Austerity – procyclical fiscal policy – is thus needed in Latvia exactly because it was procyclical and unsustainable during the boom
One of the interesting – and rather scary – features of the world-wide macroeconomic debate these days is the massive disagreements that exist concerning how to handle the recession. In one corner you have the pro-stimulus people arguing for good old Keynesian countercyclical fiscal policy i.e. increase government spending now to create more jobs and then pick up the tab later when the economy is back on track. In the other corner we have the austerity bunch arguing that budget consolidation is needed i.e. budget deficits must be slashed to avoid unsustainable debt accumulation. Such fiscal policy is procyclical since it follows the economic cycle and exacerbates it, or in other words, a downturn is worsened; unemployment created by lack of demand in the economy is followed by more unemployment as schools and hospitals are closed etc.
The former so obviously sounds enticing but the latter is pursued here in Latvia and I support that. Here’s why:
1) Judging by interest rates (low) countries like the US, Germany and others seem trusted by lenders and can actually pursue fiscal expansion and I think they should do so.
2) Latvia’s fiscal policy track record, however, has about the same credibility as a 3-lat bank note. A country that had an ultra-procyclical fiscal policy in the boom years and later had to obtain emergency loans from the IMF and EU to avoid default, currency collapse and a banking sector collapse is, ahem, just not the darling of financial markets.
Below I show a graph that displays the irresponsible fiscal policy of the ‘fat years’. Please notice the ‘budget seasonality’ – 4th quarter spending is always substantially higher than third quarter spending, in 2006 no less than 71.3% higher! What happened? High economic growth of the time led to massive increases in tax revenues – that obviously ‘had’ to be spent. I can only be puzzled by Finance Minister of that time, Oskars Spurdziņš, claiming in Diena 8 July 2010 (p.3) that “there is no reason to argue that we had no fiscal discipline” (my translation). I think there is all the reason in the world to argue that fiscal discipline was completely absent!
Quarterly General Government Spending, Q1 2004 = 100
Source: Central Statistical Bureau of Latvia
3) Latvia is thus much more like Greece where financial markets punish that country with very high interest rates since they do not believe in its ability to repay its vast government debt (~ 115% of GDP and increasing). Try to widen the budget deficit in Latvia via more government spending than agreed with the international lenders and the same would happen here.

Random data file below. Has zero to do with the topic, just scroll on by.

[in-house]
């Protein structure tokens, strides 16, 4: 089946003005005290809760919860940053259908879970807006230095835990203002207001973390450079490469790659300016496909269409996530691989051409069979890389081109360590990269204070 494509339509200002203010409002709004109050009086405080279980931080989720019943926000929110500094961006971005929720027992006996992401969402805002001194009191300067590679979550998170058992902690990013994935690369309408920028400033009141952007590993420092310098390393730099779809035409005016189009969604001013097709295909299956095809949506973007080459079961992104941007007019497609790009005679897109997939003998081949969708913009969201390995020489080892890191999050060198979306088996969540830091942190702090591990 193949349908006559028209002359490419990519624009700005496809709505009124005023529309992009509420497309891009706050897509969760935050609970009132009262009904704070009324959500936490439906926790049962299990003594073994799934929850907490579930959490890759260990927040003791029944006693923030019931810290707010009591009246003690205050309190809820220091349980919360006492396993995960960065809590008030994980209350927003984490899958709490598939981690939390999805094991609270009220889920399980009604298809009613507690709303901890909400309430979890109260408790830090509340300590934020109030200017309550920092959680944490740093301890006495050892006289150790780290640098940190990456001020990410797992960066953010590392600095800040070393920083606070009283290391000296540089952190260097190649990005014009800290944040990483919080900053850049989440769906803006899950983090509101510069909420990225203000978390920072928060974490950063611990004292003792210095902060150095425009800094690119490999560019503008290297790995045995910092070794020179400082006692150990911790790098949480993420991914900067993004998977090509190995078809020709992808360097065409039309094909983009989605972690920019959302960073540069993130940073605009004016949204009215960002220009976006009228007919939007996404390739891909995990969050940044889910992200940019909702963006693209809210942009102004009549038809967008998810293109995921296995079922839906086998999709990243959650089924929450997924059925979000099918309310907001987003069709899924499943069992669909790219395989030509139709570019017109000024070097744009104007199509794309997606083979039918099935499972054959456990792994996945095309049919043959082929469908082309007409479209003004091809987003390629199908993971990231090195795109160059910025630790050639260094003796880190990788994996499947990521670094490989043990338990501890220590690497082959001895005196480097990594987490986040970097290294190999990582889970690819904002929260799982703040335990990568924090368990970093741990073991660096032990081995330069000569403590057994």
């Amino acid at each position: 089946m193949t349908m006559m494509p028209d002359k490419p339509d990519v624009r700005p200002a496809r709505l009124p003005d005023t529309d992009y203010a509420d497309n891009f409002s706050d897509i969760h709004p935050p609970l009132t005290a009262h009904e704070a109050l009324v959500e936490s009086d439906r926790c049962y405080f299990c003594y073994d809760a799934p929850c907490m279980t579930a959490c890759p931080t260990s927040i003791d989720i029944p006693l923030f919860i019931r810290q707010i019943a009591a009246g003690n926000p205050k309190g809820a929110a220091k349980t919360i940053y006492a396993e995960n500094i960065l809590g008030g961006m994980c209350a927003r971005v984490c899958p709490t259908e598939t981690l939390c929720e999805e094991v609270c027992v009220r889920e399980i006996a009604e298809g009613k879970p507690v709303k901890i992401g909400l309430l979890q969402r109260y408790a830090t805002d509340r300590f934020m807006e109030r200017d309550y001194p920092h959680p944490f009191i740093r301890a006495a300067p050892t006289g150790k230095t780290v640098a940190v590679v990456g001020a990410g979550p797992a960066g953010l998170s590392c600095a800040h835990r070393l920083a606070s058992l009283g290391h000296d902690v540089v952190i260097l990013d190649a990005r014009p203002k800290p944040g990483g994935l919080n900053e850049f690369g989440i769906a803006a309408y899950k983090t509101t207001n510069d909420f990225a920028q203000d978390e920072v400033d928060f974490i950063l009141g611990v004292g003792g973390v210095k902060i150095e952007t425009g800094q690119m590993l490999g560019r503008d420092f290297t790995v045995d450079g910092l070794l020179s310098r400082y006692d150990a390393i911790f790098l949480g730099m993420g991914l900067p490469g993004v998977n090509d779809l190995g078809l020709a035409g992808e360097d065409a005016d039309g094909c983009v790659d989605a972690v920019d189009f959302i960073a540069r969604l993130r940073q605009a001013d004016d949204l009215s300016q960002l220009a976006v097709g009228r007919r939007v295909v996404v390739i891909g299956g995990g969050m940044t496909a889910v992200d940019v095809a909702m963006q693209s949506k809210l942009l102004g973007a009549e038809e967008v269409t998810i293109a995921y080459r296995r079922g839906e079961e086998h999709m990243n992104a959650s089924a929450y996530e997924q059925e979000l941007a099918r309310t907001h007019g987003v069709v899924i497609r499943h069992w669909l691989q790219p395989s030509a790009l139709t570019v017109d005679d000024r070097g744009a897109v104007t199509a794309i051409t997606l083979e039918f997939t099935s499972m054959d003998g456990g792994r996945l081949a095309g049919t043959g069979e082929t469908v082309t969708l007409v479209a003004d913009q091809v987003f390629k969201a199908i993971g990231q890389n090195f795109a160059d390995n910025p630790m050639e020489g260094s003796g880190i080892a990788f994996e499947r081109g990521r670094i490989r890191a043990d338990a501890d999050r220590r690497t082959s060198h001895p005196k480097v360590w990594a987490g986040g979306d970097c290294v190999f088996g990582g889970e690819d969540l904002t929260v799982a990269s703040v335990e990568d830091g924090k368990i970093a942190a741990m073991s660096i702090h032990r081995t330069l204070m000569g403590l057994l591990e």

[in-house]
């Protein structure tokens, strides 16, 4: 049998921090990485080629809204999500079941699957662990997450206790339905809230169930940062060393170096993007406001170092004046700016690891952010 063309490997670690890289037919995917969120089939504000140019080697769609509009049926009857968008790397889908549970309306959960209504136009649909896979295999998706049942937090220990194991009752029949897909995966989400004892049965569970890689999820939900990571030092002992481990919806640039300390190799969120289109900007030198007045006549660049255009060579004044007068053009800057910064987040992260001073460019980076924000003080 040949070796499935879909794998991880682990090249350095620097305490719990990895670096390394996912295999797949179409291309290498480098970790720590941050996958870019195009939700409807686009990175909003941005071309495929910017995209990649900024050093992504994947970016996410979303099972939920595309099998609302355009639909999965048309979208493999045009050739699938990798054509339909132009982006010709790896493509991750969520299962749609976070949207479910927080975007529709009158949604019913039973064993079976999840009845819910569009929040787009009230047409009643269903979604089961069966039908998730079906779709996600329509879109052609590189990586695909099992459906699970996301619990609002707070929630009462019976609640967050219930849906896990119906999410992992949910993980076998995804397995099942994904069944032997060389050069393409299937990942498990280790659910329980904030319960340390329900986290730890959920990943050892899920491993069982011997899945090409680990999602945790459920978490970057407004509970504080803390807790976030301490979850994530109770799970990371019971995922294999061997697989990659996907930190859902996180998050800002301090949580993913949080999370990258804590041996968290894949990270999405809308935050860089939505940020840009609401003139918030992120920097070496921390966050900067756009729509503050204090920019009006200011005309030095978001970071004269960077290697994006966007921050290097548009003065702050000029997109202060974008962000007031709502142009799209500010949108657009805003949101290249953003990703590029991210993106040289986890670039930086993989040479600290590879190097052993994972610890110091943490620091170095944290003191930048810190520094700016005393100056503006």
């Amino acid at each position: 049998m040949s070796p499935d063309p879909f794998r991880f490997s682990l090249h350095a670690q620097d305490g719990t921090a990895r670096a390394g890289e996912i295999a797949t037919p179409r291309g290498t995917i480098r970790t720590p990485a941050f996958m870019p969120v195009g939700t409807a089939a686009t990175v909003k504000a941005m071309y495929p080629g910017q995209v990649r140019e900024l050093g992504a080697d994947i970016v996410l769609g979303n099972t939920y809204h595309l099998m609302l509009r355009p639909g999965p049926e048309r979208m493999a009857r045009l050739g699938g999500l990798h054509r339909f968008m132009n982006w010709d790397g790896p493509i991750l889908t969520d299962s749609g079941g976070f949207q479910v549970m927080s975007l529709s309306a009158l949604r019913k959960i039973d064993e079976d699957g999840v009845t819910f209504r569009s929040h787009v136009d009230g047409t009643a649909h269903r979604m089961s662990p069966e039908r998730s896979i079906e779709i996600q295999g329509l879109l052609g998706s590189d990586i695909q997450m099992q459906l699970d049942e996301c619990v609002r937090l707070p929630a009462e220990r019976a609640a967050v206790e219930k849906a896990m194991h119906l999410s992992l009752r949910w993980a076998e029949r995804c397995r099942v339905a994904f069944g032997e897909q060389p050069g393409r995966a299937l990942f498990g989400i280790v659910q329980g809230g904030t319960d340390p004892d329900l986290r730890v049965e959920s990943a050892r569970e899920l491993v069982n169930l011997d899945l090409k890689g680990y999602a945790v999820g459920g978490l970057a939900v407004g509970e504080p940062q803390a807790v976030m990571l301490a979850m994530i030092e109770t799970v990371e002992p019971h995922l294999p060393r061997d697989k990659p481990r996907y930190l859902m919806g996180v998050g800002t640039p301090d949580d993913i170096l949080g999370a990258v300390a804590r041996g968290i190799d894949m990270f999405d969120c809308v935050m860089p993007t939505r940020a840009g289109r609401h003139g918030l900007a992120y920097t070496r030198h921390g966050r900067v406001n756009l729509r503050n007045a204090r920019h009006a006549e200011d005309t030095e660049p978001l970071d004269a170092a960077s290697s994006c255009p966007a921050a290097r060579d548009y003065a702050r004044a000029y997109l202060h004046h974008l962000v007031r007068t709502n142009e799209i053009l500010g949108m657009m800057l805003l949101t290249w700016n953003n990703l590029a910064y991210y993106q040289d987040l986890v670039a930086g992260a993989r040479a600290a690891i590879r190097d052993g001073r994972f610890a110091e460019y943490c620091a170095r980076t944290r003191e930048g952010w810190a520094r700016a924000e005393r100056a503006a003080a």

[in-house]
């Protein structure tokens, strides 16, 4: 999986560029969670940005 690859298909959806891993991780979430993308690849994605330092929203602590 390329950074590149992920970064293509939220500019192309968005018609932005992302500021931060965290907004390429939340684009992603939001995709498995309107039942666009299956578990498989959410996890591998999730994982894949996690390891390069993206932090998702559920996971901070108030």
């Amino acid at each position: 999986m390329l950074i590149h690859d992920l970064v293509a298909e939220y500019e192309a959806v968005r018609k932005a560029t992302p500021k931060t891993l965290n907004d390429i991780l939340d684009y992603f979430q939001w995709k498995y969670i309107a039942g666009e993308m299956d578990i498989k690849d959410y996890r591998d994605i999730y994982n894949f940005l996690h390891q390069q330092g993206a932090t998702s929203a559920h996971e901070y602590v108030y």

4) Austerity – procyclical fiscal policy – is thus needed in Latvia exactly because it was procyclical and unsustainable during the boom. This exacerbated growth in the good years and exacerbate the decline now and Latvia indeed continues to be the rollercoaster economy of the EU.
5) I am convinced that in Latvia credibility is of the utmost importance. When the IMF/EU loans one day soon have to be refinanced it better be at low interest rates but such will only prevail if Latvia is perceived as having adopted a sustainable fiscal policy which can loosely be translated into “follow the IMF/EU programme” – as I have said about a million times, I know.
6) And other countries need austerity, too and I think it can be explained rather simply. Too few countries are willing to also use countercyclical fiscal policy in the good times i.e. slash government spending when private sector spending booms. Charlie McCreevy, former finance minister of Ireland and former EU Commissioner once said it very well: “When I have the money I spend it, when I don’t, I don’t” – procyclical fiscal policy par excellence.
7) But let us at the end think positively:About the EU structural funds. They provide around 6% of GDP (back-of-the-envelope calculation) this year or more, in relative terms, than the so-called Obama stimulus package for USA. And also a seldom (if ever) mentioned positive feature of the presence of the IMF in Latvia: Whoever wins the election in October and whoever forms a new government will not end up in a situation like in Greece or Hungary where the fiscal books looked much worse than what the public were told.
Morten Hansen is the Head of Economics Department, Stockholm School of Economics in Riga.